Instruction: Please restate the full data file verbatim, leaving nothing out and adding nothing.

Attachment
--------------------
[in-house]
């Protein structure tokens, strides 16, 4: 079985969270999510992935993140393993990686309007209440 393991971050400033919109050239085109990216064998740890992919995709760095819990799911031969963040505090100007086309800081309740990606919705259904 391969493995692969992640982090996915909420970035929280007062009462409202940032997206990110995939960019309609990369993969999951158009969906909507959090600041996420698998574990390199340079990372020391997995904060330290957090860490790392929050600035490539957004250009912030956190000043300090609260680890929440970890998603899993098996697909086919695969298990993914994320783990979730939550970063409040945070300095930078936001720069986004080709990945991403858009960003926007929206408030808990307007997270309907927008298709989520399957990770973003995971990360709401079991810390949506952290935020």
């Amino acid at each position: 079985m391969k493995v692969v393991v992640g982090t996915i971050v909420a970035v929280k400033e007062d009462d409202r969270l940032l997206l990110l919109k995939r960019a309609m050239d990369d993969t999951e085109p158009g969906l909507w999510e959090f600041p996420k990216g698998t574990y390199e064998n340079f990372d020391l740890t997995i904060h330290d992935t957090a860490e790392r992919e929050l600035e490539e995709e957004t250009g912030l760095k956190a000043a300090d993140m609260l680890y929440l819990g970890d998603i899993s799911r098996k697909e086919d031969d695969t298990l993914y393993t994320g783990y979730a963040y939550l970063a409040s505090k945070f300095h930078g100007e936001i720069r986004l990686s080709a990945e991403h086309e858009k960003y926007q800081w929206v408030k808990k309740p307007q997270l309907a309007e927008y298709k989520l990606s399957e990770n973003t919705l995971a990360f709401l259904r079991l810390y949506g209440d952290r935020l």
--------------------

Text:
[in-house]
């Protein structure tokens, strides 16, 4: 079985969270999510992935993140393993990686309007209440 393991971050400033919109050239085109990216064998740890992919995709760095819990799911031969963040505090100007086309800081309740990606919705259904 391969493995692969992640982090996915909420970035929280007062009462409202940032997206990110995939960019309609990369993969999951158009969906909507959090600041996420698998574990390199340079990372020391997995904060330290957090860490790392929050600035490539957004250009912030956190000043300090609260680890929440970890998603899993098996697909086919695969298990993914994320783990979730939550970063409040945070300095930078936001720069986004080709990945991403858009960003926007929206408030808990307007997270309907927008298709989520399957990770973003995971990360709401079991810390949506952290935020």
């Amino acid at each position: 079985m391969k493995v692969v393991v992640g982090t996915i971050v909420a970035v929280k400033e007062d009462d409202r969270l940032l997206l990110l919109k995939r960019a309609m050239d990369d993969t999951e085109p158009g969906l909507w999510e959090f600041p996420k990216g698998t574990y390199e064998n340079f990372d020391l740890t997995i904060h330290d992935t957090a860490e790392r992919e929050l600035e490539e995709e957004t250009g912030l760095k956190a000043a300090d993140m609260l680890y929440l819990g970890d998603i899993s799911r098996k697909e086919d031969d695969t298990l993914y393993t994320g783990y979730a963040y939550l970063a409040s505090k945070f300095h930078g100007e936001i720069r986004l990686s080709a990945e991403h086309e858009k960003y926007q800081w929206v408030k808990k309740p307007q997270l309907a309007e927008y298709k989520l990606s399957e990770n973003t919705l995971a990360f709401l259904r079991l810390y949506g209440d952290r935020l």